Tooth be told

A tree-like part of the body records the intimate details of a person's life

Teeth keep a diary of your life until the day you die.

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Your pearly whites are capable of far more than chewing, a new study reveals. Teeth can disclose intimate details about your life.

Researchers discovered that physiologically impactful events in our lives – periods that may be stressful, such as birth, disease, menopause; incarceration – all leave a permanent record on our gnashers.

This finding was published Tuesday in the journal Scientific Reports.

From the moment they begin to form in your mouth to the day you die, your teeth act as the faithful diarist of your life. The tissue that makes this record-keeping possible is the cementum, which — until recently — has been largely unexamined from an anthropological perspective.

The cementum is a mineralized tissue that covers the root of the tooth and forms a part of the periodontium, which helps anchor the tooth to the bone. Similar to tree rings, the cementum tissue of mammalian teeth form growth lines in its microstructure.

The cementum also acts as a biological archive of major life events, this new research shows.

“Enamel and dentine, which have been already extensively studied, are able to inform about only the period during which the teeth are developing, into late adolescence,” lead author Paola Cerrito, a doctoral candidate at NYU’s Department of Anthropology and College of Dentistry, tells Inverse.

“I had the idea to pick cementum because of the potential for illuminating life history events throughout life from the time of a tooth's eruption till death.”

Why teeth can record your life

Cerrito and her colleagues analyzed 47 teeth from 15 individuals, whose ages ranged from aged 25 to 69 years old. The teeth were obtained from a skeletal collection of Central African Malawians of Bantu origin, and the life history of the teeth’s owners — their medical records, lifestyles, etcetera — were well-documented.

When the team viewed the teeth under a light microscope, they were able to see the different lines that were visible in the microstructure of the cementum and could link the lines in the teeth to the life events of their owners.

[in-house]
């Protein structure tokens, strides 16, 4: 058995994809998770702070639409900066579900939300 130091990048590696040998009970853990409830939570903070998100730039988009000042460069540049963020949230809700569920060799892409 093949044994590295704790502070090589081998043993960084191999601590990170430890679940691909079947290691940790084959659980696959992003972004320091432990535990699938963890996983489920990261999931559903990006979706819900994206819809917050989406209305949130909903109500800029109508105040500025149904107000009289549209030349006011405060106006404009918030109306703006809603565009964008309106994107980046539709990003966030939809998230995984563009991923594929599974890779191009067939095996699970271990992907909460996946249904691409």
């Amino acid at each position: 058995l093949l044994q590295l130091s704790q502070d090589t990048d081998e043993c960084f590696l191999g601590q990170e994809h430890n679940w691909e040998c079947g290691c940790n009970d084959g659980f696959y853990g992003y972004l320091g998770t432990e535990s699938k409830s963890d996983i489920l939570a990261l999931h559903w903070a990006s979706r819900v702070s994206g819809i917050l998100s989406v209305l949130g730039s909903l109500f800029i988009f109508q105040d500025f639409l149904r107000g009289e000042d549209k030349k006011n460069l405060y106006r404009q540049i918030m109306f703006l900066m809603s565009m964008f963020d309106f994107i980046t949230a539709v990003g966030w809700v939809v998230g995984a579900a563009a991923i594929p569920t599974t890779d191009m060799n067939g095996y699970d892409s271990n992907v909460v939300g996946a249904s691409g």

The darker "rings" on the right panel correspond to when a 35-year-old woman gave birth to two children.

Paola Cerrito

“I had an ‘ah-ha moment' when looking at the thin sections [of the cementum] under the microscope and thinking that I could try to match what I saw with data regarding the specific life events of individuals,” Cerrito says.

They found a positive correlation between change in cementum and these stressful events, which had caused them to become skewed, permanently. The analysis of these lines also meant that they were able to accurately time when exactly these changes occurred.

These findings make the cementum a powerful source of insight into someone’s life. The researchers were able to tell when someone had given birth; when they had entered menopause. They even were able to tell whether someone had transitioned from a rural lifestyle to an urban one, Cerrito explains.

So far, they haven’t succeeded in being able to “tease apart the various causes of microstructural changes”, she says – meaning that, under a microscope, the changes caused by a stint behind bars and the changes caused by a spell of malaria look one and the same.

However, they are already working on rectifying this, by using elemental analysis to match specific changes in elemental ratios to specific stressors.

“New tools, methods, and discoveries are enabling us to investigate bones and teeth — the only constituents of the fossil record — as parts of a complex and dynamic organism,” Cerrito says, “and not just as static items that can be measured and compared.”

Abstract: The life history pattern of recent humans is uniquely derived in many of its aspects including an extended post-reproductive lifespan combined with short interbirth intervals. A number of theories have been proposed to explain the evolution of this unusual pattern. However most have been difficult to test due to the fragmentary nature of the hominin fossil record and the lack of methods capable of inferring such later life history events. In search of a method we tested the hypothesis that the physiologically impactful events of parturition and menopause are recorded in dental cementum microstructure. We performed histomorphological analyses of 47 teeth from 15 individuals with known life history events and were able to detect reproductive events and menopause in all females. Furthermore, we found that other stressful events such as systemic illnesses and incarceration are also detectable. Finally, through the development of a novel analytical method we were able to time all such events with high accuracy (R-squared = 0.92).
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